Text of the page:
Instead, the alternative is hard. It's difficult. The alternative is hard. The alternative is you have to stop, evaluate where you're going in life, evaluate where you are, evaluate your skills, evaluate what you can do, evaluate what you evaluate, what you want to do. And then you have to somehow make all of that happen.
You have to synthesize all of that and then you have to go and make it happen. And that's difficult. Then you have to trudge your own trail. You have to take that machete out and start cutting on the brush. And that's difficult. That's hard work.
Hannah: I think a lot of it, I think though, a lot of it is actually. I wish it was more of that. I wish it was more fear of hard work. I think a lot of it though is just societal, it's societal shame. It's that people there's something people don't want to, when someone says, oh, what are you doing? They don't want to say, oh, I'm working as a, whatever insert, low paying job or insert job that people look down on or insert job that just isn't flashy that people look down on because it's not flashy.
They'd rather say. It's more socially acceptable to say I'm going into more debt than I already have to get a job, in the hopes that I'll get a job, instead of just saying I got a job. I think people to realize that when I say this, they'll realize that they've seen this in action before, but there's a lot more shame, societal shame associated with someone saying or rather society is more inclined to praise people who are, who just say, "oh, I'm going back to school." then they would somebody who says, "oh, I'm an assistant manager at McDonald's." Even though the assistant manager at McDonald's is making money and this person is spending money they don't have to go further into debt in the hopes that they'll get a job that probably isn't going to, it's only going to pay them three grand more because they now went into extra debt. So it's interesting. It's weird. But I do think that has something to do with it because there's more shame in accepting a not glamorous job than there is in spending money you don't have, which is very American.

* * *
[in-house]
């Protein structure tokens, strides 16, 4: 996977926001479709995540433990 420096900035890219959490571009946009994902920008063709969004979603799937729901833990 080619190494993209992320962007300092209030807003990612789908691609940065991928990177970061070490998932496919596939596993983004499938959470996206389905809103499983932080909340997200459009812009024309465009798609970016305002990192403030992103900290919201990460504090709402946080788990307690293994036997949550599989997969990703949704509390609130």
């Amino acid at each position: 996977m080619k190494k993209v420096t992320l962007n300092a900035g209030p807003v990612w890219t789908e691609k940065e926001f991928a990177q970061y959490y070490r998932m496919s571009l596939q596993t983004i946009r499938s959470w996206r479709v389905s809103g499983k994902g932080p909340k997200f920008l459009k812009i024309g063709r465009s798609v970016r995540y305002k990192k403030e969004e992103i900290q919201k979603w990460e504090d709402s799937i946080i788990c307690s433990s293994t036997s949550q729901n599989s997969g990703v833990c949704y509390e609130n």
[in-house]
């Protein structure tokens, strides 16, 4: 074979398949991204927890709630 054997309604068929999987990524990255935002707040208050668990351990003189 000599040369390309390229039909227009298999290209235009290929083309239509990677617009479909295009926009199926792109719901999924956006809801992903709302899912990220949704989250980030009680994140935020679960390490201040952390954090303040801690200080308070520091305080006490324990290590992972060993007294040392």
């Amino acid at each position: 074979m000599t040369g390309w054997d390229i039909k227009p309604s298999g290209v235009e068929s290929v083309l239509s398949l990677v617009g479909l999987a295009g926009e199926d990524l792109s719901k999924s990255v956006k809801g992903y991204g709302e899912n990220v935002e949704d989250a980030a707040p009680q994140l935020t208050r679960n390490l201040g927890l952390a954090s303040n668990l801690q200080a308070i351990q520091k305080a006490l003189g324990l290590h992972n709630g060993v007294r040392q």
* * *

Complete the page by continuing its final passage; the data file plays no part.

Ryan: Yeah, I think that's, I think that does have a part to play in it as well. I think they're both accurate. I think don't think it's all societal shame, I think the fact that it's like going back to school is the uncreative solution and not going to school and still trying to figure out how to get your dream job and do it is what do, what fulfills you.
And that is the creative solution. And creativity is hard. Creativity is hard. And then pile that on with the indoctrination of that, you should go back to college and that you should do this. And whether that's your first that's, the knee jerk reaction is that you should go back and then bucking up against that, as well as realizing that shoot, I don't have any skills then realizing that I don't know what to do.
That's all difficult. And so I think all of that, as well as societal shame, as you're calling it,
Hannah: It could be just like, it's also just associated, right? It's the way the colleges have branded themselves, which is, this is where you get things that get you jobs. It's like saying it's like asking somebody like go, it's like asking somebody go buy me a chicken.
The store, because the store says we have chickens, right? It's the same way where people are like, where can I, like, how can I get a job? And the colleges are like, oh, come to us. We can get you a job. They never say it blatantly, but they imply it enough that's where people, when they can't get a job, they're like, I guess I got to go get more college.
I guess I got to go get more college.
Ryan: So then I guess bringing it back around to the why we're doing this and how we're. Just the why of why we're doing this. We have, we've had a lot of people in our lives, come to us and ask us for career advice on life advice, business advice, and a lot. A lot of what they say all these things and they've gone through all of these things.
One of the things that's interesting that you were talking about the societal shame is that when we talk to people, when we speak to people and then they're like, everybody asks. A very common question is oh did you go to school? Did you already have a degree? And then a lot of people that don't have degrees, it's shameful. It's like a shaming. It's a, they're not proud to tell them to no, I, I don't, I didn't, I ended up not, but then I could be asking this of a really successful person.
And this has happened.
Hannah: And it makes them feel shrink.